Big city chefs are moving to unexpected places

New York (CNN Business)As pandemic restrictions ease, and more people get vaccinated and start returning to offices, some restaurants are seeing lunchtime crowds pick up. But this time, things are a little different.

Among the changes restaurant owners have encountered: Boozy lunches getting boozier. Attire that’s less buttoned up. And at least one pandemic-era addition — the partition between tables — that has actually grown on customers.
At Estiatorio Milos, a high-end Greek restaurant with two locations in New York City, diners are coming back for the midday meal. “We’re full” at the outdoor space of Milos’ midtown location, said Costas Spiliadis, the chain’s executive chef and founder.

    The terrace at Estiatorio Milos in midtown.
    “People stay longer,” he said. “They spend more,” he added, suggesting that those who skipped vacations and other events this year may have more cash on hand for an upscale meal. And he’s noted another difference, too.

      “For lunch, before, wine and alcohol were very limited,” he said. “People were maybe having a glass of wine. But now you see people during business hours … they are ordering a bottle of wine.” The trend is especially pronounced at the Hudson Yards location, which caters to a younger crowd, he said.


      Spiliadis expects business to pick up as more people return to work. With tables spread out indoors to keep up with social distancing guidelines, he’s worried there won’t be enough space. In an effort to accommodate more people, Milos introduced a “Back to the Office” lunch with just two courses — salad, tartare or calamari followed by fish or chicken — for $24. The traditional office lunch has more options, costs $38 and has an additional dessert course, making it a more time-consuming meal.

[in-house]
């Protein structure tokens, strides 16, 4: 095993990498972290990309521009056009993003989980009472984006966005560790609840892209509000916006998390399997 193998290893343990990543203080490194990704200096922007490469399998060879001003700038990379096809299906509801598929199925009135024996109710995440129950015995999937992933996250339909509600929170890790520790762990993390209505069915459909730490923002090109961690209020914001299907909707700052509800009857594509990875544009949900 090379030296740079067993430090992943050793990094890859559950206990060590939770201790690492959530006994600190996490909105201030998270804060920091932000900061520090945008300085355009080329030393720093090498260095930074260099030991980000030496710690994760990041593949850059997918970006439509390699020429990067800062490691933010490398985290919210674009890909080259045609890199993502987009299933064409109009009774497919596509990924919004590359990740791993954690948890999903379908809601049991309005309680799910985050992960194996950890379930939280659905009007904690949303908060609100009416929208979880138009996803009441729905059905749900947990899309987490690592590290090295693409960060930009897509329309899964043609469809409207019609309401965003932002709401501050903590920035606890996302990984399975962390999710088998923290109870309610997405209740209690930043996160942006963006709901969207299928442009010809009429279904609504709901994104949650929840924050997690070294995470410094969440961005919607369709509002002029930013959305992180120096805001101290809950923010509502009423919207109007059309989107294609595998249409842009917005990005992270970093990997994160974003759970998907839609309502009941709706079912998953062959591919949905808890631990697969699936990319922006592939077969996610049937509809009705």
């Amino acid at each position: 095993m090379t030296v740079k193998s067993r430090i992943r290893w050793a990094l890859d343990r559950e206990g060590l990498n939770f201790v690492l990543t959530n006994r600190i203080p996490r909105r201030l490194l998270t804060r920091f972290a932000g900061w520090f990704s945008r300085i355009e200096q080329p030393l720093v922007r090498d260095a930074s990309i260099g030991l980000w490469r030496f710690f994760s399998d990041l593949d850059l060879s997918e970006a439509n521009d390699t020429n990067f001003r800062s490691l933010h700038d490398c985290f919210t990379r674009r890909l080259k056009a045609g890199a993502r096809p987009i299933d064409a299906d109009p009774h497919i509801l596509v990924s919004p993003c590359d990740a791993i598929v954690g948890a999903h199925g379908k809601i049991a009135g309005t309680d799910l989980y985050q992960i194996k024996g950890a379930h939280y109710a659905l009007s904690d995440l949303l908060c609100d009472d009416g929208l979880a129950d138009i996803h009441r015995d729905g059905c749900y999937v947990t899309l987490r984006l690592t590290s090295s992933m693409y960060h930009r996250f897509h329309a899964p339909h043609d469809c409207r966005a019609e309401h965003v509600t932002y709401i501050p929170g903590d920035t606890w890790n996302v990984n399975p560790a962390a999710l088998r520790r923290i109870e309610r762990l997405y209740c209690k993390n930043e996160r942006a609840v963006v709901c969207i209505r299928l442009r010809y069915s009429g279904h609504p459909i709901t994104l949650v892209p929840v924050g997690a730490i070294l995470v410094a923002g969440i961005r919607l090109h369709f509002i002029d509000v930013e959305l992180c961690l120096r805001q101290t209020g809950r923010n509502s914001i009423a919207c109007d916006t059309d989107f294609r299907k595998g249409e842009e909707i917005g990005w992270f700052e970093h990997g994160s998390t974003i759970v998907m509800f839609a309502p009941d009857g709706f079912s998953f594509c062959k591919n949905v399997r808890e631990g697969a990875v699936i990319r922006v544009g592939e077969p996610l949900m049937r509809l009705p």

Nick Livanos, who along with his family owns the Livanos Restaurant Group, said people are coming back to lunch at some of his midtown locations, like Oceana, a seafood restaurant on 49th Street. But the meetings seem more casual.
      “The attire has not gone back to business attire,” he said. “It might be a nice shirt and slacks,” he specified. “But we’re not seeing jackets. We’re not seeing what the midtown clientele used to wear.”
      Livanos said that he looks forward to abandoning some pandemic-era protocols, like checking customers’ temperatures. But others may stay: Livanos has put up partitions between tables at his location in a New York City suburb. Customers love them, he said.
      “As things get back to normal, that means jovial and happy conversation, loud conversation,” he said, which could make customers at nearby tables uncomfortable. “People are still concerned with receiving the germs from the table next to them,” he said. The partition could “give them peace of mind.”
      One eatery in an area where restrictions have completely lifted has noticed a positive change: demand is exceeding pre-pandemic levels.

      Diners seated in the courtyard of Michael's Genuine Food and Drink in Miami.
      At Michael’s Genuine Food and Drink in Miami, “we are all the way back to where we were before the pandemic, if not even higher,” said Sunil Bhatt, CEO of the Genuine Hospitality Group, which operates the bistro.
      At lunch, people are spending a little more, he added. “Our average ticket has gone up a little bit,” he said. “People are spending maybe 5% more than they were before.”

        The restaurant is maintaining some social distancing measures so is not at full capacity, Bhatt said, even though Florida does not have any pandemic restrictions on restaurants at this time. That means that more people are flowing through the premises during the lunch rush.
        Before the pandemic, the restaurant might have some empty tables between 11 AM and 3 PM, he said. “Now we’re pretty much full all the time.”
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